Along with the advantages, cruising has its downsides: Many would say it can insulate you from the "real Europe." You're going to the most famous places and seeing them at the same time with thousands of other tourists. That's just the nature of cruising.

Those who don't make a concerted effort at minimizing the crowds may come home with memories of congestion and lots of wasted time. Cruise ships drop large numbers of people in the same place at the same time. Small ports can be overwhelmed by crowds when the ship's in port, and even worse when several ships are there on the same day. And then, when the ships sail away, the port suddenly becomes less crowded and more romantic — something cruisers won't experience because they're back on the ship heading to the next port. Many cruisers are not very energetic sightseers. If you are, get out as early as possible and come back late as you can. Doing this, you'll enjoy fewer crowds and more unforgettable moments.

Because ships sail at night, you rarely enjoy a characteristic dinner on shore or the romance of a town after dark. Having said that, I enjoy the evenings on the ship — hanging out with new friends and thinking about tomorrow's destination.

Rick: So, tomorrow it's the French Riviera…That's right.

The cruise line sells a selection of excursions for every port. Early on, it's good to review what's offered, decide which tours — if any — are right for you, and book them. The excursion desk is dedicated to explaining, and selling, the many on-shore tours and activities.

With each port you've got sightseeing options: You can take the organized bus tour and be on their time table, or, you can hire a private guide. You can use a guidebook and be your own guide, or you can just hang out and be thoroughly on vacation. There's no right or wrong — it depends on your mood and your style.

Many cruise travelers invest in the cruise line's shore excursions. Excursions can be active or easy, fully guided, or just providing transportation and free time. While pricey, they can also be a time- and cost-effective way to cover those must-see sights and experiences. And there's usually a bus-tour option designed for people with limited mobility. But, as these tours target the touristy clichés, and many buses hit the same sights at the same time, you'll often be right in the thick of the crowds.

If you're not purchasing the cruise ship's sightseeing package, you've got an array of fine alternatives. Mediterranean ports seem to be designed as springboards for independent travelers.

In most port terminals, you'll find reputable local companies offering essentially the same tours as the cruise lines for a fraction of the cost.

Another option: Book a private guide in advance. It's a comfort to be met at the port with a warm personal welcome. Legions of private guides earn their living serving cruisers directly. You can book a guide and share the cost — four people hiring a guide with a car costs about the same as four people taking the cruise excursion. And with a guide, you get your own private teacher, you're sure to know the way to the summit, and you enjoy the freedom to go at your own pace.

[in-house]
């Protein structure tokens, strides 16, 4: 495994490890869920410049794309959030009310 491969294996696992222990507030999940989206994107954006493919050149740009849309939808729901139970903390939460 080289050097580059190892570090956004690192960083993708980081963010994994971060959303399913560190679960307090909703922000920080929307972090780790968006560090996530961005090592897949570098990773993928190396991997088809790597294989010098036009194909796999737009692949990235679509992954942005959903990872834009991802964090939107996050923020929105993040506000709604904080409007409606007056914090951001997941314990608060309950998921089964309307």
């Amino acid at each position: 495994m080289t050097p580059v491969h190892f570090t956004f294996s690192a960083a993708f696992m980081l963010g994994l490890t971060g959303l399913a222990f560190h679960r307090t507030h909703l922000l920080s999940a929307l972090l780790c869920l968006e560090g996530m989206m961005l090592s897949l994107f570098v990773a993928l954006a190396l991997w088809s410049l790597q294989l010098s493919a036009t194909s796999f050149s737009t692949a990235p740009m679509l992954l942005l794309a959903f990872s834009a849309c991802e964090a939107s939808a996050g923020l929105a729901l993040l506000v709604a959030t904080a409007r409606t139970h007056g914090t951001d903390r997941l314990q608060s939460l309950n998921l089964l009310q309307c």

And you can simply be your own guide. You'll find helpful tourist offices, and most ports are well-served by public transit.

Independent types and those on a tight budget can use a guidebook. There are handy guidebooks designed to help you get the most out of your time in port, and taking advantage of apps featuring self-guided walks on your smartphone empowers the independent traveler with plenty of good touring information.

In many big cities, hop-on-hop-off companies offer do-it-yourselfers economic and efficient transportation. Buses meet the cruise ships at the port and offer big loop tours, connecting major sights, letting you hop off and on all day long, and dropping you back at the port.

And remember, you're on vacation. You have the option to do…nothing. Anyone can simply walk or catch a ride to the town center and just enjoy a free day — shopping, browsing, sipping a local drink, or soaking up some sun on the beach.

Be creative. Mix it up. Your goal: to get the most out of your vacation time and money, enjoy the best experiences, and have fun.

Some stops feel made-to-order for town hopping. For example, the French Riviera. Many ships put in at Nice or Monte Carlo. But we're dropping the hook in Villefranche, and "tendering" — or, shuttling — in. And this fabled coastline is ideal for the well-organized independent cruiser. With the help of the tourist office in the port and the handy coastal train connections — towns are about 20 minutes apart — we split our day between the three delightful towns. In Nice: Browse the morning market, stroll the elegant promenade, and hang out on the beach. In Monaco: Check out the toy-soldier changing of the guard in the tiny country's palace, lose some money at the casino, and browse the yachts we'll no longer be able to afford. And back in Villefranche, within sight of our ship, enjoy the last hour at the beach, and run out the clock exploring the old waterfront.